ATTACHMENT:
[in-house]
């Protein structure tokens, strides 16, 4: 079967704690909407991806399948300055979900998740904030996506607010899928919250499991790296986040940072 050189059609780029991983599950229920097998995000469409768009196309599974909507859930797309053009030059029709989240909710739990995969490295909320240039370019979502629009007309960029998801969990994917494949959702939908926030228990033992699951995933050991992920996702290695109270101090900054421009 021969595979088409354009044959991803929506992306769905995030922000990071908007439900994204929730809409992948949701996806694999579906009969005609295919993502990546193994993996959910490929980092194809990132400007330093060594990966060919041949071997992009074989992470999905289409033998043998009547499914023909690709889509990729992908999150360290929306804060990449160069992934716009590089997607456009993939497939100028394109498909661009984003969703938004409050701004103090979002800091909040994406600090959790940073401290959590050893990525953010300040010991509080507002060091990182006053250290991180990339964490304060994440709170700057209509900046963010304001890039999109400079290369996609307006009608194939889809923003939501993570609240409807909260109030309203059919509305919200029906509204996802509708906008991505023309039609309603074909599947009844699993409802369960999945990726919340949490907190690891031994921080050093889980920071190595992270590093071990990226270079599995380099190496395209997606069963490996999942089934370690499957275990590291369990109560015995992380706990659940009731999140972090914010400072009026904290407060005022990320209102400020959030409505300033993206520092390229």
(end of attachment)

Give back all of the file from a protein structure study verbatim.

[in-house]
């Protein structure tokens, strides 16, 4: 079967704690909407991806399948300055979900998740904030996506607010899928919250499991790296986040940072 050189059609780029991983599950229920097998995000469409768009196309599974909507859930797309053009030059029709989240909710739990995969490295909320240039370019979502629009007309960029998801969990994917494949959702939908926030228990033992699951995933050991992920996702290695109270101090900054421009 021969595979088409354009044959991803929506992306769905995030922000990071908007439900994204929730809409992948949701996806694999579906009969005609295919993502990546193994993996959910490929980092194809990132400007330093060594990966060919041949071997992009074989992470999905289409033998043998009547499914023909690709889509990729992908999150360290929306804060990449160069992934716009590089997607456009993939497939100028394109498909661009984003969703938004409050701004103090979002800091909040994406600090959790940073401290959590050893990525953010300040010991509080507002060091990182006053250290991180990339964490304060994440709170700057209509900046963010304001890039999109400079290369996609307006009608194939889809923003939501993570609240409807909260109030309203059919509305919200029906509204996802509708906008991505023309039609309603074909599947009844699993409802369960999945990726919340949490907190690891031994921080050093889980920071190595992270590093071990990226270079599995380099190496395209997606069963490996999942089934370690499957275990590291369990109560015995992380706990659940009731999140972090914010400072009026904290407060005022990320209102400020959030409505300033993206520092390229």